“We were actually a bit surprised,” said Lee Rainie, director of the Pew Internet & American Life Project. “Especially with broadband users, who tend to be more sophisticated -- people can increasingly become selective about what they get online. Before we started, we were prepared to say that there’s the start of a bad trend going on here, but we were surprised to find out the opposite, that what’s going on is good for democracy.”

Lawyer to Post List of Accused Priests

A lawyer has compiled a list of 2,600 Roman Catholic priests nationwide who have been accused of sexual misconduct against children and plans to post it online by early next year.
...Demarest said the database of alleged "priest perpetrators" and other Catholic officials who have been accused of sexually abusing children was assembled from public sources, such as court filings and media reports. The entries will list names of those accused and the time, place and nature of the alleged misconduct as well as whether a lawsuit or criminal charges resulted.
It is believed to be the only database of national scope that identifies individual priests. Demarest said she started working on it in 1993 while representing clients molested by a Dallas priest.

Hacker find Security Hole in Gmail

Google's high profile webmail service, Gmail, is vulnerable to a security exploit that might allow hackers full access to a user's email account simply by knowing the user name, according to reports.
The security flaw allows full access to users' accounts, with no need of a password, Israeli news site Nana says . Using a hex-encoded XSS link, the victim's cookie file can be stolen by a hacker, who can later use it to identify himself to Gmail as the original owner of an email account, regardless of whether or not the password is subsequently changed. Following up a tip from an Israeli hacker, journos from the site confirmed the attack and verified the exploit with local security firm Aladdin Knowledge Systems.

Bush Seeks Limit to Suits Over Voting Rights

Bush administration lawyers argued in three closely contested states last week that only the Justice Department, and not voters themselves, may sue to enforce the voting rights set out in the Help America Vote Act, which was passed in the aftermath of the disputed 2000 election.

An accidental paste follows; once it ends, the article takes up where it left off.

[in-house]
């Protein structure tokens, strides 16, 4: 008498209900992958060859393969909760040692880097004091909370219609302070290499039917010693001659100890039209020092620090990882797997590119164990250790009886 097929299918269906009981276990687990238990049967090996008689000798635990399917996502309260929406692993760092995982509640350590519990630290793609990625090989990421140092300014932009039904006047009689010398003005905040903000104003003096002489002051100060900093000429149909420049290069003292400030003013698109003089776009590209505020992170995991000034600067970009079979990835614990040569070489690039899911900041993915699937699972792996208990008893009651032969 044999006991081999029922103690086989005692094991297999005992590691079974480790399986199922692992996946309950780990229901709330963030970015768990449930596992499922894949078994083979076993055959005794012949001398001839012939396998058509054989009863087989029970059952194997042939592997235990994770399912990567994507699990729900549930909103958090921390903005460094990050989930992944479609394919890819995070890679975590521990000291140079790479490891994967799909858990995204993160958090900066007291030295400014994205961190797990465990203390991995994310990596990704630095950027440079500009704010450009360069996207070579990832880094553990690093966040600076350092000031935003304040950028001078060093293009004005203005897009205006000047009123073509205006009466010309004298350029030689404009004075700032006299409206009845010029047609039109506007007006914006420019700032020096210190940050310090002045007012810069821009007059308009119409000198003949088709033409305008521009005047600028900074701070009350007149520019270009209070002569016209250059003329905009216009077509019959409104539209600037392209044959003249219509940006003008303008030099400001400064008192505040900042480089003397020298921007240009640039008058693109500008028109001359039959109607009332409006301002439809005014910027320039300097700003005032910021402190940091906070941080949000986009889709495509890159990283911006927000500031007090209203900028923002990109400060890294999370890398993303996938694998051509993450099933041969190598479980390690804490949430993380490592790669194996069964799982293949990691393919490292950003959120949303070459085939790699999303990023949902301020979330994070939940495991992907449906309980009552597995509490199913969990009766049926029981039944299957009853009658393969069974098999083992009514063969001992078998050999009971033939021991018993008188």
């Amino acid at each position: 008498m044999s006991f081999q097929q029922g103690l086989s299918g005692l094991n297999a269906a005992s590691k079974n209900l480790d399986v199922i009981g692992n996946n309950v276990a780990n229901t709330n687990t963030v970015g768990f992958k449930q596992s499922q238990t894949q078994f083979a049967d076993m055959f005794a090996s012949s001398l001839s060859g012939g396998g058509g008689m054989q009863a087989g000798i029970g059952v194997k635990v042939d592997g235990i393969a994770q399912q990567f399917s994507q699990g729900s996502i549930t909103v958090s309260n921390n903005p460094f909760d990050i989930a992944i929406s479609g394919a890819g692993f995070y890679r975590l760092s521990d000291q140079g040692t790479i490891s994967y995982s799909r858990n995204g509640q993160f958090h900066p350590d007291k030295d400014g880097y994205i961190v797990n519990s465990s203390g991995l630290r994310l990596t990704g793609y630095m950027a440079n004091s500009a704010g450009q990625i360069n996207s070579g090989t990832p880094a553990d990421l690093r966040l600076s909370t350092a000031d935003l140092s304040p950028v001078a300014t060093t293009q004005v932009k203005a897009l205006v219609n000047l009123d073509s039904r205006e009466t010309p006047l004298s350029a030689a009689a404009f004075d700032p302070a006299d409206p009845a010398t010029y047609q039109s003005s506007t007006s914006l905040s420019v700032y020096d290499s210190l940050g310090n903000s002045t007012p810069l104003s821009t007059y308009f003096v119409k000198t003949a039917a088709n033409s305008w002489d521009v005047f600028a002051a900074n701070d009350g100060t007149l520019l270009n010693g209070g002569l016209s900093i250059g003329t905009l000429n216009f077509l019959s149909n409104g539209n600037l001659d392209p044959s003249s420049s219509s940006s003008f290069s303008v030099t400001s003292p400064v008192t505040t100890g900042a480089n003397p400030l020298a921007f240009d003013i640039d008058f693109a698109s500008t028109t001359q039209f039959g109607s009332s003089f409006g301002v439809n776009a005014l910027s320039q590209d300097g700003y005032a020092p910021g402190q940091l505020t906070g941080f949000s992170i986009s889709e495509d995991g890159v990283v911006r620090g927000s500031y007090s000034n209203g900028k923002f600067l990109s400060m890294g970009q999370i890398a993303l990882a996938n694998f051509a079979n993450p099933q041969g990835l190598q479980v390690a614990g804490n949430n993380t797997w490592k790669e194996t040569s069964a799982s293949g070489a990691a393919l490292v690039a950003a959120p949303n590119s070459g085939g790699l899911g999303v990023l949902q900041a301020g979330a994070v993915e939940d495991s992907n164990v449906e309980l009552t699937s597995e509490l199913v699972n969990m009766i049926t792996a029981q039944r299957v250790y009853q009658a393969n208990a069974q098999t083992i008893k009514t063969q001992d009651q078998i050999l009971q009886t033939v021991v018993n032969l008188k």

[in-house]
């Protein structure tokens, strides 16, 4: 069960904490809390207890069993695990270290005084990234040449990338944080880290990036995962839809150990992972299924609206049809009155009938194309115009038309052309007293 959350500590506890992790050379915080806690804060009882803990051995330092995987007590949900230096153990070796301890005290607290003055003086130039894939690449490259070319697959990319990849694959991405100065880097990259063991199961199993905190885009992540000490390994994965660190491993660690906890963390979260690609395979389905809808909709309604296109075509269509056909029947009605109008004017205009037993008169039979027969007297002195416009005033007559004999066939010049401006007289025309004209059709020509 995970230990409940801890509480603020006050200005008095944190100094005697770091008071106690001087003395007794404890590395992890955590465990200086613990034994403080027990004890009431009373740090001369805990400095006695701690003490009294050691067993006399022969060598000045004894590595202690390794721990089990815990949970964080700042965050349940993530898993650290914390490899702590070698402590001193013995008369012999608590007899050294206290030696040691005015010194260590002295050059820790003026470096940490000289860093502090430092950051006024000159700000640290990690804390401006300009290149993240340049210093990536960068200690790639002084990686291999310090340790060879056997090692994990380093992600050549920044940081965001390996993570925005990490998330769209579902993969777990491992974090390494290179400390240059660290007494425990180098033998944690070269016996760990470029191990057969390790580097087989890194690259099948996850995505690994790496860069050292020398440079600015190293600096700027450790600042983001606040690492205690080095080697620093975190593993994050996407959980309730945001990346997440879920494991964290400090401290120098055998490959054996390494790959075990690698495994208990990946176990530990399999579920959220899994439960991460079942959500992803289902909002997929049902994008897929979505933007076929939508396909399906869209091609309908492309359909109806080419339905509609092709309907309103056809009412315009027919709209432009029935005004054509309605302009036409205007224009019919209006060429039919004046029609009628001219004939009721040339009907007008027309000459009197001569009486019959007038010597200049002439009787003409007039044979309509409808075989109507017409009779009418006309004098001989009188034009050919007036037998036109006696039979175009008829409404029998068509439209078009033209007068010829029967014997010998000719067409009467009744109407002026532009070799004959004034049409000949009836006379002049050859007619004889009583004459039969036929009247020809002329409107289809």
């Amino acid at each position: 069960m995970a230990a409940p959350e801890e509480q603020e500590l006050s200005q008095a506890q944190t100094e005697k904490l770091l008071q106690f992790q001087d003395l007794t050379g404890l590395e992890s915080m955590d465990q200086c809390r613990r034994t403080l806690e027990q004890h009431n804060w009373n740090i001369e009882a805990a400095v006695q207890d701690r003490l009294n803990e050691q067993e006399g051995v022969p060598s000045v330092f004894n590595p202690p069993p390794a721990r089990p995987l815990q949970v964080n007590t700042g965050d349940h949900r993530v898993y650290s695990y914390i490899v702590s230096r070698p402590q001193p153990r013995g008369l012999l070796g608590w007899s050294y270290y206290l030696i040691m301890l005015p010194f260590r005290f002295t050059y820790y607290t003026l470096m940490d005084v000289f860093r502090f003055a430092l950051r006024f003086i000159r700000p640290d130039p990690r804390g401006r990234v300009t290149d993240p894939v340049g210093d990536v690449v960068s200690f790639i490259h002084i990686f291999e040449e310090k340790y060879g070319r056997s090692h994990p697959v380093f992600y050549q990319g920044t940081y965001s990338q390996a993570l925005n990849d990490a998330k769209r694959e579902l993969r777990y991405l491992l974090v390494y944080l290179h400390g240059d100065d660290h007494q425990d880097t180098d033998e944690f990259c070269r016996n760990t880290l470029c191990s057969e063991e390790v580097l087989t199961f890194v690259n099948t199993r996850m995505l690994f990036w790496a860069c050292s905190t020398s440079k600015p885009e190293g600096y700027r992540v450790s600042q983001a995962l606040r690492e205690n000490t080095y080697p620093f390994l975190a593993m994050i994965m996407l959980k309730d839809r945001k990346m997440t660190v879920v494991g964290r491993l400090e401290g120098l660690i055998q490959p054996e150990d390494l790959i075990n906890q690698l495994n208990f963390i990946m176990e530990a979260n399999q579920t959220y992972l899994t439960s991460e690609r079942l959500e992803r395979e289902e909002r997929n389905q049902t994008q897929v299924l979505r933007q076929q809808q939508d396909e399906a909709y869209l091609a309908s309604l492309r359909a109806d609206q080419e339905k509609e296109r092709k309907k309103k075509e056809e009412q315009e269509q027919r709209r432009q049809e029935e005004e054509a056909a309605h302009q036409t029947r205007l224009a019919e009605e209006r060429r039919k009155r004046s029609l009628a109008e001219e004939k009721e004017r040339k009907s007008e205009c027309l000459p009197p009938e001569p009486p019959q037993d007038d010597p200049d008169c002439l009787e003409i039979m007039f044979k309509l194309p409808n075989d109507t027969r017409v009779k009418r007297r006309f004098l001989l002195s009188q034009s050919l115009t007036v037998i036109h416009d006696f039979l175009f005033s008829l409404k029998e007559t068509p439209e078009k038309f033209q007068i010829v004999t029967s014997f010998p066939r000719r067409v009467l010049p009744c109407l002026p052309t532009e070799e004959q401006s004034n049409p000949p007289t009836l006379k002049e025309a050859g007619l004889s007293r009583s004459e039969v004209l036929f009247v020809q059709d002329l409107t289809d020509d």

Veteran voting-rights lawyers expressed surprise at the government's action, saying that closing the courthouse door to aspiring voters would reverse decades of precedent.
Since the civil rights era of the 1960s, individuals have gone to federal court to enforce their right to vote, often with the support of groups such as the NAACP, the AFL-CIO, the League of Women Voters or the state parties. And until now, the Justice Department and the Supreme Court had taken the view that individual voters could sue to enforce federal election law.
But in legal briefs filed in connection with cases in Ohio, Michigan and Florida, the administration's lawyers argue that the new law gives Atty. Gen. John Ashcroft the exclusive power to bring lawsuits to enforce its provisions. These include a requirement that states provide "uniform and nondiscriminatory" voting systems, and give provisional ballots to those who say they have registered but whose names do not appear on the rolls.

EPA Plan to Study Pesticides' Effect on Kids Spurs Backlash within Agency

The EPA announced this month that it was beginning a two-year investigation, partially funded by the American Chemical Council, of how 60 children in Duval County, Fla., absorb pesticides and other household chemicals. The chemical industry funding initially prompted some environmentalists to question whether the study would be biased, and some rank- and-file agency scientists are now questioning whether the plan will exploit financially strapped families.
In exchange for participating for two years in the Children's Environmental Exposure Research Study, which involves infants and children up to age 3, the EPA will give each family using pesticides in their home $970, some children's clothing and a camcorder that parents can keep.